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Council pushes for payout

NEW ZEALAND - The Marlborough District Council wants an early multi million dollar settlement of Maori aquaculture claims, to allow the region's stagnating marine farming industry to progress.

Mayor Alistair Sowman has asked for a meeting with Fisheries Minister Jim Anderton to discuss the "Marlborough Solution", which would see approximately $30 million paid out to iwi in the next few years, in lieu of marine farm space.

Mr Sowman said the aquaculture law reforms requiring local authorities to allocate Aquaculture Management Areas (AMAs) were unworkable for the region, as was the required allocation of space for Maori.

"What we are looking to do is to try and find a way forward," he said.

The Maori Commercial Aquaculture Claims Settlement Act passed in 2004 gave Maori 20 percent of marine farming space allocated since 1992 and of any new space.

In Marlborough that equates to around 200 hectares of marine farm space, but most of the space allowed for in the region's plan has already been allocated. Under the legislation, the Government may be required to pay compensation for any space not allocated by 2013.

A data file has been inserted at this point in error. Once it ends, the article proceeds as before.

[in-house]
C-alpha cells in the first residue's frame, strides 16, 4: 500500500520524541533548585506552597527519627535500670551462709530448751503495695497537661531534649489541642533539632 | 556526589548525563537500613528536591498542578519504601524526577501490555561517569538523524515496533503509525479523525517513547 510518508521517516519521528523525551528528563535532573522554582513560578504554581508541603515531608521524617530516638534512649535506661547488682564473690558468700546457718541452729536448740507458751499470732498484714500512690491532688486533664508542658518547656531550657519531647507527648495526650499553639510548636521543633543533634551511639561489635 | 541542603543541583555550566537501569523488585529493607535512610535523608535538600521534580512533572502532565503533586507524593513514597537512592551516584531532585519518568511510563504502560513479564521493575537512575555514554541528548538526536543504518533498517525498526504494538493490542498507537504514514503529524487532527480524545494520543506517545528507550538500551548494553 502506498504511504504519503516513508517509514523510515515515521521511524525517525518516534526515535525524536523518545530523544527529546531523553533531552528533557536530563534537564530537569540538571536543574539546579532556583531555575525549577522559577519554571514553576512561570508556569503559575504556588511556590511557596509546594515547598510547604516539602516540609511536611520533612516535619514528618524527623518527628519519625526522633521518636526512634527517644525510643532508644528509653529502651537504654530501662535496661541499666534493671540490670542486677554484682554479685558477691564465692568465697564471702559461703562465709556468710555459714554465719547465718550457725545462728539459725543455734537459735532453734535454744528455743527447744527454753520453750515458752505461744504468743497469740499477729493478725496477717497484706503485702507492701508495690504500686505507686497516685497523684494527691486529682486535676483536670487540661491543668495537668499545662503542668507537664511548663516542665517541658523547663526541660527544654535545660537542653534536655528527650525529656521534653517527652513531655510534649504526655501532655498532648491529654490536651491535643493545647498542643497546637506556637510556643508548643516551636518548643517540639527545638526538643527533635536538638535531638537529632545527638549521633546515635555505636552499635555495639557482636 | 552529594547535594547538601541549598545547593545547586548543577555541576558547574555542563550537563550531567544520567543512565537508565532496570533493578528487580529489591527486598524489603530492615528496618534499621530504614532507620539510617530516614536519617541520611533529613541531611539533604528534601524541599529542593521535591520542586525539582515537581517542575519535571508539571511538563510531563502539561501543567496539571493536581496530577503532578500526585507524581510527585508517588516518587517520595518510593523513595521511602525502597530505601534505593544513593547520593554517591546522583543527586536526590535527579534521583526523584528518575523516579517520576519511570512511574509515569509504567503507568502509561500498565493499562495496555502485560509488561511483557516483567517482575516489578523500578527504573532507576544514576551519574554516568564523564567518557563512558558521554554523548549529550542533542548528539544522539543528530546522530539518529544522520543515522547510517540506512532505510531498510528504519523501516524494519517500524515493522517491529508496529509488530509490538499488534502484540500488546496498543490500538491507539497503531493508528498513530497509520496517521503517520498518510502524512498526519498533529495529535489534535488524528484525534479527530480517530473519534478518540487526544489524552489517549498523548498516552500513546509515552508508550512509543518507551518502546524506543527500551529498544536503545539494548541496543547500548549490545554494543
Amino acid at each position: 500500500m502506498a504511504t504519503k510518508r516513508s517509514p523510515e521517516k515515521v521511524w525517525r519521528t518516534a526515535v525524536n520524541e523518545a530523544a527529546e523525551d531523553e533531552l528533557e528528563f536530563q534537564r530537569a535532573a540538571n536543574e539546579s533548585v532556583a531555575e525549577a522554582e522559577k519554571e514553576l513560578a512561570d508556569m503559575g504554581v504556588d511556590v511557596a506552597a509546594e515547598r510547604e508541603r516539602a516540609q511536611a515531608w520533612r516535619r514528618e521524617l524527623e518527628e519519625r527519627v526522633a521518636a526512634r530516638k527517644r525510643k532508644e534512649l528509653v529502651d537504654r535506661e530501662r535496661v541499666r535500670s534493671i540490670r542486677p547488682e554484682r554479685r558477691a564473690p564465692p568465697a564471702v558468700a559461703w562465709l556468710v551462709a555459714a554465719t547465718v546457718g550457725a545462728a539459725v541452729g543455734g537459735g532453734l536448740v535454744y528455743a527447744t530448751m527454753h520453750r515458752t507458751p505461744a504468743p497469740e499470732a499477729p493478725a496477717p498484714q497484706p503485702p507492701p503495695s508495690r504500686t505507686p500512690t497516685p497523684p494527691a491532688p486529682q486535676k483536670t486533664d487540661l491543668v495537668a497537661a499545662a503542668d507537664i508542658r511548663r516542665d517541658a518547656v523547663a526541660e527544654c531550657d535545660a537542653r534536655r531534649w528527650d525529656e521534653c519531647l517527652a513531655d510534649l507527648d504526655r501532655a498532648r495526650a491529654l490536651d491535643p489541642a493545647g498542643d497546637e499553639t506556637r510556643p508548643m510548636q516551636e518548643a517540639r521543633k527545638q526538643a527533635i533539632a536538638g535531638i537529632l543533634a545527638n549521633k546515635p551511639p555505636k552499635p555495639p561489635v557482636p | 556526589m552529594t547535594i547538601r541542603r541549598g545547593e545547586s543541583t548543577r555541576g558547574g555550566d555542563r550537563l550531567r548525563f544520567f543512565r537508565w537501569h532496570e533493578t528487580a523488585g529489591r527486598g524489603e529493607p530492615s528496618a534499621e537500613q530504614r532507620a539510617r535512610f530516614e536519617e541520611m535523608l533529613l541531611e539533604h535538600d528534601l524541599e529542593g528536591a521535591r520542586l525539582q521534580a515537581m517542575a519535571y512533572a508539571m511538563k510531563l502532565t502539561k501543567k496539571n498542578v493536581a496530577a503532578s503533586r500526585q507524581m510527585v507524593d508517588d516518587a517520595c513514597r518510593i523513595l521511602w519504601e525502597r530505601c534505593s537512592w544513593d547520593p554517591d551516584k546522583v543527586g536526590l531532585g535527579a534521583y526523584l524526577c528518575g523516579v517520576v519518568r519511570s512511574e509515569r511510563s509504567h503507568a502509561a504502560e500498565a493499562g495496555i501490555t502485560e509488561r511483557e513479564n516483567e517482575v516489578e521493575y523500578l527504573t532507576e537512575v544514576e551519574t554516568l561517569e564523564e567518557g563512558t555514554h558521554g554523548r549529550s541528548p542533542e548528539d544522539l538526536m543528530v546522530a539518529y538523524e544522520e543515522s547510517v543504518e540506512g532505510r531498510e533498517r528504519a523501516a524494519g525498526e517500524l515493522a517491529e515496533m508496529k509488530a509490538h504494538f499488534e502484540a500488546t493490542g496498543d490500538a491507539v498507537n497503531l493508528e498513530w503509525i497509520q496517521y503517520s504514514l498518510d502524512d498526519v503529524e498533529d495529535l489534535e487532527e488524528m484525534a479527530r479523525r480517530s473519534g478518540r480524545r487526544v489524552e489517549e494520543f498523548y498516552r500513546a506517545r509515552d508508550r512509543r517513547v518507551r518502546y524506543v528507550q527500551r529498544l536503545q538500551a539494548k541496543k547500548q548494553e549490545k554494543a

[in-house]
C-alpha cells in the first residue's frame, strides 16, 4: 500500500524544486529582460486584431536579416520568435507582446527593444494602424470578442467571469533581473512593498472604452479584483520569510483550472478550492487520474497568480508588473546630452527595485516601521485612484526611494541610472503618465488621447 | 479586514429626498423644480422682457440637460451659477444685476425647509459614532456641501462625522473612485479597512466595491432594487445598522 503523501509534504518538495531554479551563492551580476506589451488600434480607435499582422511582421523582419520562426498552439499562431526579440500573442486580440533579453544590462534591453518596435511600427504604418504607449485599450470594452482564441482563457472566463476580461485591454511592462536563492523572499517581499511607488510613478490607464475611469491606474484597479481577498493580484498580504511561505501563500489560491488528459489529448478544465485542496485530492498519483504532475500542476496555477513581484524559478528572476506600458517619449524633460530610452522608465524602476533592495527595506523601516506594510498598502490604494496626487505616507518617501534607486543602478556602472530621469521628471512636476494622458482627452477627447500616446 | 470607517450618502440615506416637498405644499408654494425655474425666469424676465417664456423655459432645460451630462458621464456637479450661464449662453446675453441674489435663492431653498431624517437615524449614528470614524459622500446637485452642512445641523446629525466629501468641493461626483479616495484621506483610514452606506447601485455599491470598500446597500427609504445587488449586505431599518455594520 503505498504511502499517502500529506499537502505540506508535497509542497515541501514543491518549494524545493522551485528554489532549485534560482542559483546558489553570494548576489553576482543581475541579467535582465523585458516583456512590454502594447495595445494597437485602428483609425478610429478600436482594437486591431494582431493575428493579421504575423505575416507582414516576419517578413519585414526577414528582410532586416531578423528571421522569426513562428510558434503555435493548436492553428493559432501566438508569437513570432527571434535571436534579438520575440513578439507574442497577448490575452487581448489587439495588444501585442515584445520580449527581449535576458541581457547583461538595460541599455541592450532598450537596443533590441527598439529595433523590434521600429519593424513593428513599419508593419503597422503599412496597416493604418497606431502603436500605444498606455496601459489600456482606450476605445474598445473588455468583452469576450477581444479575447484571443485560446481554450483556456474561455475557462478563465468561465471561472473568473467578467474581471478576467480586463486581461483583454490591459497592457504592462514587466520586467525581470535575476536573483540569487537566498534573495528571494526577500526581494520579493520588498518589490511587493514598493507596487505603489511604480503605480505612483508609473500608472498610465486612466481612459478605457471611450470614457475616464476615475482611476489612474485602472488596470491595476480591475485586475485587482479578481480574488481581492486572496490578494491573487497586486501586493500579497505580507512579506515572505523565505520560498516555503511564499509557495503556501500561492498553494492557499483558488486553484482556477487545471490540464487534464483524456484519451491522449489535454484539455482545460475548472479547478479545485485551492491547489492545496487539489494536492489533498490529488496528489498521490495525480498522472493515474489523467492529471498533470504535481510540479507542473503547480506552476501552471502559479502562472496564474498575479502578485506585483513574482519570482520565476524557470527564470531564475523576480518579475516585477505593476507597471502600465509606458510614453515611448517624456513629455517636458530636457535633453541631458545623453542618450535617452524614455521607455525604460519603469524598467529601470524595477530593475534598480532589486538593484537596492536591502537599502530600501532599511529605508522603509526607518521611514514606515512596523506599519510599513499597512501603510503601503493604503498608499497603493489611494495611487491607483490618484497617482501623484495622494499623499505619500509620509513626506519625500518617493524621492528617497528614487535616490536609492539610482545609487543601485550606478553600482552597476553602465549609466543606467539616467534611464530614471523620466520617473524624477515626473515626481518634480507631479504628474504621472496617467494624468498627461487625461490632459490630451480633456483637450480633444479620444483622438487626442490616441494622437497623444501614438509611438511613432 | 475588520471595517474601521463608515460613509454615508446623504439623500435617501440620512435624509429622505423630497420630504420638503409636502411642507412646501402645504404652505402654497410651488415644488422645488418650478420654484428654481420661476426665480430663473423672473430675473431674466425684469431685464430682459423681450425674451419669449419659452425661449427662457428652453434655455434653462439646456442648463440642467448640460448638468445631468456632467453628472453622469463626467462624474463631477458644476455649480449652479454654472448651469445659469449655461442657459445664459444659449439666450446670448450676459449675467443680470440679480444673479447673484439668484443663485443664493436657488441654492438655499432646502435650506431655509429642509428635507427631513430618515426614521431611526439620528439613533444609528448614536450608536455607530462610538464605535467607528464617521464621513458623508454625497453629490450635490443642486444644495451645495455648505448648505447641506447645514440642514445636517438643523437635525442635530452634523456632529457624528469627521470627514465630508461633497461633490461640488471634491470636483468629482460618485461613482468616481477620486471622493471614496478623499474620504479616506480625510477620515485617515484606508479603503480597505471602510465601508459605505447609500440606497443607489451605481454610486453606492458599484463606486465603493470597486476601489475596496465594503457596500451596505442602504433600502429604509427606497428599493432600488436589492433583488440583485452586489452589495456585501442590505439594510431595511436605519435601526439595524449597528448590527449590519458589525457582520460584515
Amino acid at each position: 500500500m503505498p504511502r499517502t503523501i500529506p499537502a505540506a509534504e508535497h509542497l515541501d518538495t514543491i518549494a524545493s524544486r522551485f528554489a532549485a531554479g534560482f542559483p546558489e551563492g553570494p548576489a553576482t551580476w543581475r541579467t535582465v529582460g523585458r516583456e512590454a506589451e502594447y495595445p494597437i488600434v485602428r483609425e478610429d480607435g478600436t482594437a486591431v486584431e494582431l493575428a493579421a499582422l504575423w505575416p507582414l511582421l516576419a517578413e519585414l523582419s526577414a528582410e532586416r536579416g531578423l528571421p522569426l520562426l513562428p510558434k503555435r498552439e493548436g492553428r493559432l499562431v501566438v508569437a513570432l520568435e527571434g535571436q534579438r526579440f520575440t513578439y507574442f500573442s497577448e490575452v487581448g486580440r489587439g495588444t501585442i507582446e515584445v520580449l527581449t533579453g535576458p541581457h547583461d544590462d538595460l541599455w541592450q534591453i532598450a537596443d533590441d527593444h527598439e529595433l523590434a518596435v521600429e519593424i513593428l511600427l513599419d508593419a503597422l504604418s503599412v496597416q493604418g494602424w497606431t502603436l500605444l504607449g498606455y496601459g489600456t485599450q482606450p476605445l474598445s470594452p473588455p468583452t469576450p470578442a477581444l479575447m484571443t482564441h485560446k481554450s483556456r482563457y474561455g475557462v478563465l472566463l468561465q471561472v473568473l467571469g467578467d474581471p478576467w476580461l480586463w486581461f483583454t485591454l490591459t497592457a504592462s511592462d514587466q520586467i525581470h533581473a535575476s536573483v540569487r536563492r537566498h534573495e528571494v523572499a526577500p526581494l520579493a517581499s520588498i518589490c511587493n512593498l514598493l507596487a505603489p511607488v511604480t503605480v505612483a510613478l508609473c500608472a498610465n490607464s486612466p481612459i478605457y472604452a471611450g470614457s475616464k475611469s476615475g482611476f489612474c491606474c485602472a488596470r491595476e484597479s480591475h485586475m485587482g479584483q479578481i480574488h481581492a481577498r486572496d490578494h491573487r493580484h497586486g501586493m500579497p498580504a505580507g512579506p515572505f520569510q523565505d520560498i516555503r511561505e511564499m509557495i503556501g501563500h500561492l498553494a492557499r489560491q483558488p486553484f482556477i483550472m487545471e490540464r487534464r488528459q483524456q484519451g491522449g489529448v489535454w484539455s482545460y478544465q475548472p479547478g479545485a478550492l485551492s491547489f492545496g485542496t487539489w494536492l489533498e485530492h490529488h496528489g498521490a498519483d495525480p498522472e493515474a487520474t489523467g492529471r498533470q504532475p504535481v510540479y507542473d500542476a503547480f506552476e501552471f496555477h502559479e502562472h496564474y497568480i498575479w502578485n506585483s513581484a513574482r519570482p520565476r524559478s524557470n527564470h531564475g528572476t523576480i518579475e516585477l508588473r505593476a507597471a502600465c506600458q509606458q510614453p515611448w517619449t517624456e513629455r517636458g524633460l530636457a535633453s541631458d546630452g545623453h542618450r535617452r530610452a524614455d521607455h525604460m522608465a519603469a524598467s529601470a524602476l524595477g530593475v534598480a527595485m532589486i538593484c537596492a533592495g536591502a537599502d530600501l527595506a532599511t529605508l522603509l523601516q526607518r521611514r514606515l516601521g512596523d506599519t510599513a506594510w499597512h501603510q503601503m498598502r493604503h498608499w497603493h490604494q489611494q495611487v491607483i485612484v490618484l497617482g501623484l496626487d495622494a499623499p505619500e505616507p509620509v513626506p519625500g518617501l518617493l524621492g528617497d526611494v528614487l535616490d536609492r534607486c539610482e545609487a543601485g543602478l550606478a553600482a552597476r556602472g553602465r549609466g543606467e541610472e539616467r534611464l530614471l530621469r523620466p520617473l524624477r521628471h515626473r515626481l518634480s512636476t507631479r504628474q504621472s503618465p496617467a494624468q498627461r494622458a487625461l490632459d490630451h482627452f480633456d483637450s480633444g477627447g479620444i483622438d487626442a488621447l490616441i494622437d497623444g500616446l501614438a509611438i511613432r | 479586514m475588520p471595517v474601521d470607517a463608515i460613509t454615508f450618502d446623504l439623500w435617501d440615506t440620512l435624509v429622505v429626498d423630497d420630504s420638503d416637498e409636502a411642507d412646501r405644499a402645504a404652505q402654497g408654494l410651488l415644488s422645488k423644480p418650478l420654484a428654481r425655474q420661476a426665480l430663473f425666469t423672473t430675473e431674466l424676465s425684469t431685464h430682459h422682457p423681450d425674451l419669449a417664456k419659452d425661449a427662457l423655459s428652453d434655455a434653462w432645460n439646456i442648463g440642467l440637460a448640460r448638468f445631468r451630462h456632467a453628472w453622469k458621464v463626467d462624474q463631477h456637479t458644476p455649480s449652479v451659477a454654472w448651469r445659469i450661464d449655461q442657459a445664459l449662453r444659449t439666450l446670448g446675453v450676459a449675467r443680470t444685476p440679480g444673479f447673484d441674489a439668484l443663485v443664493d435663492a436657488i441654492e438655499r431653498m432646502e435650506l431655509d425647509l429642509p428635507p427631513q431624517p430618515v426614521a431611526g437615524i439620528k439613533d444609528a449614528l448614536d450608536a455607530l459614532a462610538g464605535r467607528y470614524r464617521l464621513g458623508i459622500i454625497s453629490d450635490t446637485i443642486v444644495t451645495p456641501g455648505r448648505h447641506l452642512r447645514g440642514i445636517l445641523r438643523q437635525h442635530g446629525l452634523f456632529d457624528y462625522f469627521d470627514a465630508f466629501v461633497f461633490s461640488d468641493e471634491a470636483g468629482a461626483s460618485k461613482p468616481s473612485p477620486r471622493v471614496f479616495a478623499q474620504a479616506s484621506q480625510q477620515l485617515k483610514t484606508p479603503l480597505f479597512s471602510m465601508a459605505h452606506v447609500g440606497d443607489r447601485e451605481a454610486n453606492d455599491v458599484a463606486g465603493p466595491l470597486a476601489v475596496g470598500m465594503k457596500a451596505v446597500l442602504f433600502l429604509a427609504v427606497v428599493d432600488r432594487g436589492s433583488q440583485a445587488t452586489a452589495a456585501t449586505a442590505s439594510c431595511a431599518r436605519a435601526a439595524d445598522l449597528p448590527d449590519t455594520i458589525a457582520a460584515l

The council wants to bring the time frame forward with a payout in the next two or three years, so iwi and the aquaculture industry stifled by current legislation can progress, said Mr Sowman.

Last year one iwi sold three hectares of undeveloped aquaculture space in Port Gore for $150,000 per hectare. At that price, Government would be looking at a pay out of $30 million in Marlborough alone.

If the Government agreed to the local solution, council would then consult further with iwi, said Mr Sowman.

However, Mr Anderton said today the legislation provided for cash payouts by 2013 only if sufficient AMAs had not been established.

"It is no good people trying to change the rules after the game has started," he said.

He said he would accept the council's invitation to discuss the issue.

Mr Sowman said the issue was timely, with the launch last week of the Government's aquaculture strategy, supporting the industry's aim to become a billion dollar industry by 2025. "To do that they are going to have to look at the legislation."

Source: The Marlborough Express

the Fish Site Editor

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